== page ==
Really, who can expect us to pay attention to this?

What does anyone know about voting for judges, or legislators, or any other of the myriad of offices Pennsylvania sends our way for election?

That’s the hoped for response.

From the two-party machine that works hard to keep us voting the party line.

From the party leaders who reward compliance with nominations and legislative leadership positions.

From the deep pockets that fund the process in expectation of allegiance from judges and legislators who dance to keep them happy.

Years ago our rector Martyn Minns, then lead pastor of Truro Church in Fairfax, Virginia, asked the congregation to join him in memorizing Luke 4:18 to 21, Jesus' public reading from Isaiah 61:
“The Spirit of the Lord is on me,
Breaking Chains

    because he has anointed me
    to proclaim good news to the poor.
He has sent me to proclaim freedom for the prisoners
  and recovery of sight for the blind,
to set the oppressed free,
 to proclaim the year of the Lord’s favor.”
Our church had gained recognition for its support for the pro-life movement. Martyn insisted that our care for the weak and powerless should go far beyond that to provision for the homeless, welcome for the stranger, proclamation of freedom for those imprisoned, sturdy opposition to all forces of oppression.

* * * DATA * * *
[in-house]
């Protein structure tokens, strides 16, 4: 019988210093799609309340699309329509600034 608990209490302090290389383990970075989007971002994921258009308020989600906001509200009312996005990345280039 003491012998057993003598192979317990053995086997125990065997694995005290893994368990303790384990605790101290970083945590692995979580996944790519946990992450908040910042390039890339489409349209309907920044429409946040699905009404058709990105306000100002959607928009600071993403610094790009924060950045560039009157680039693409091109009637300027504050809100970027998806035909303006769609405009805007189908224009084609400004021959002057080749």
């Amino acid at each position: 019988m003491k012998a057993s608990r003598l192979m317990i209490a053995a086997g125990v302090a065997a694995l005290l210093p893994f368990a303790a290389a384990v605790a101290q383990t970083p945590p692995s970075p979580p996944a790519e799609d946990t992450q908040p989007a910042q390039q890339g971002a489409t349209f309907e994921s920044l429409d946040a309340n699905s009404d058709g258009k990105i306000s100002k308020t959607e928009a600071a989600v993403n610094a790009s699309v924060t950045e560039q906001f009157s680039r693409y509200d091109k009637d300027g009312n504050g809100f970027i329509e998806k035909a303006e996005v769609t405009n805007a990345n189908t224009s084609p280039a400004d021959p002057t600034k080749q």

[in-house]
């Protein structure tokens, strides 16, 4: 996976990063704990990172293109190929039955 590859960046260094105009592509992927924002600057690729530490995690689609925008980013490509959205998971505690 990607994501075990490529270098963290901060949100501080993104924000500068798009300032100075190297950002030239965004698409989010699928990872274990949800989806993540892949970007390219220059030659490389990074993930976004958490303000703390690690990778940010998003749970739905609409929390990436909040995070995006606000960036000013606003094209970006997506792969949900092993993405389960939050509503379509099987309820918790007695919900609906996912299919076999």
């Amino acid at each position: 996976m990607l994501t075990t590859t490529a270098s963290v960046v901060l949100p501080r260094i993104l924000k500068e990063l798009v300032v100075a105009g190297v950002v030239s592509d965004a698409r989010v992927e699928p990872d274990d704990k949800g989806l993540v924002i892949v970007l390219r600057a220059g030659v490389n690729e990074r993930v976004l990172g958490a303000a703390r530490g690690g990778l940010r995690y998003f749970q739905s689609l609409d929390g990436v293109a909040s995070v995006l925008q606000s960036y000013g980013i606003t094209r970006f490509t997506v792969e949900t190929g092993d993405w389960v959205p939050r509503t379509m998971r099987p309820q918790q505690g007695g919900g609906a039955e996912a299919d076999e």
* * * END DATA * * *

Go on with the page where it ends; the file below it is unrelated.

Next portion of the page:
I’m encouraged to see the Pennsylvania Council of Churches call attention to justice in its annual gathering this week, titled “Lord, Let Our Eyes Be Opened: Breaking the Chains of Mass Incarceration.” 

For those of us who can’t attend, there are still ways to engage.  Our local League of Women Voters started investigating criminal justice in PA last year. Since then, I’ve repented - often - of my years of inattention, and worked hard to understand the issues and possible solutions.

A readable introduction is Human Rights Watch's Nation Behind Bars, which offers a clear overview of the problem, and recommendations for change. 

For a book length discussion, check Michelle Alexander’s highly recommended The New Jim Crow: Mass Incarceration in the Age of Colorblindness.

And there are plenty of organizations providing information and opportunities to engage. I follow DecarceratePA, the Sentencing Project, the Vera Institute of Justice, the Justice Policy Institute, and Justice Fellowship, led for years by a friend, Dan Van Ness, who still attends Truro Church. 

The first step in change is to understand, to pay attention, to care at least a little.

And vote. This year’s election will set the tone of the PA Supreme Court for decades to come.

Check the Pennsylvania Bar Association recommendations found on PAVoteSmart, and link from there to candidates answers to questions. Find out more through the League of Women Voters of PA’s statewide Voters’ Guide.

 Justice matters.

There are lives hanging in the balance.